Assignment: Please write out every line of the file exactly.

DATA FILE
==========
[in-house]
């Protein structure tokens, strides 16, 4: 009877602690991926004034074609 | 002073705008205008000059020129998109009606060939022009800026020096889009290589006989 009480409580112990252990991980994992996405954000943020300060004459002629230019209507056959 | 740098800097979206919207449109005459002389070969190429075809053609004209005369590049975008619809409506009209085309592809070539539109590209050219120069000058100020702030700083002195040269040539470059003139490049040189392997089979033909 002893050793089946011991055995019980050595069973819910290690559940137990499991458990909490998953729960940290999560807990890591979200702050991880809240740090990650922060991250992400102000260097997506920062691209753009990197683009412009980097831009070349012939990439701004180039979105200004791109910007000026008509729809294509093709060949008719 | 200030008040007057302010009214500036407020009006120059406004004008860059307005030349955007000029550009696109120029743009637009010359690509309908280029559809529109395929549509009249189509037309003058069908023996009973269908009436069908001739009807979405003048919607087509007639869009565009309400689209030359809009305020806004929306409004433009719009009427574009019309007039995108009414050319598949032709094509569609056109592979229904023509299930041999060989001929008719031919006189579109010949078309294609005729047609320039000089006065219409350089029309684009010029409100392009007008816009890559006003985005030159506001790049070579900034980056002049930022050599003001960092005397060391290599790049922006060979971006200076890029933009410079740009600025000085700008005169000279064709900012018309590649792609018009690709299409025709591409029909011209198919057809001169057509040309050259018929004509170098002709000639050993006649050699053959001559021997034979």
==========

[in-house]
């Protein structure tokens, strides 16, 4: 009877602690991926004034074609 | 002073705008205008000059020129998109009606060939022009800026020096889009290589006989 009480409580112990252990991980994992996405954000943020300060004459002629230019209507056959 | 740098800097979206919207449109005459002389070969190429075809053609004209005369590049975008619809409506009209085309592809070539539109590209050219120069000058100020702030700083002195040269040539470059003139490049040189392997089979033909 002893050793089946011991055995019980050595069973819910290690559940137990499991458990909490998953729960940290999560807990890591979200702050991880809240740090990650922060991250992400102000260097997506920062691209753009990197683009412009980097831009070349012939990439701004180039979105200004791109910007000026008509729809294509093709060949008719 | 200030008040007057302010009214500036407020009006120059406004004008860059307005030349955007000029550009696109120029743009637009010359690509309908280029559809529109395929549509009249189509037309003058069908023996009973269908009436069908001739009807979405003048919607087509007639869009565009309400689209030359809009305020806004929306409004433009719009009427574009019309007039995108009414050319598949032709094509569609056109592979229904023509299930041999060989001929008719031919006189579109010949078309294609005729047609320039000089006065219409350089029309684009010029409100392009007008816009890559006003985005030159506001790049070579900034980056002049930022050599003001960092005397060391290599790049922006060979971006200076890029933009410079740009600025000085700008005169000279064709900012018309590649792609018009690709299409025709591409029909011209198919057809001169057509040309050259018929004509170098002709000639050993006649050699053959001559021997034979």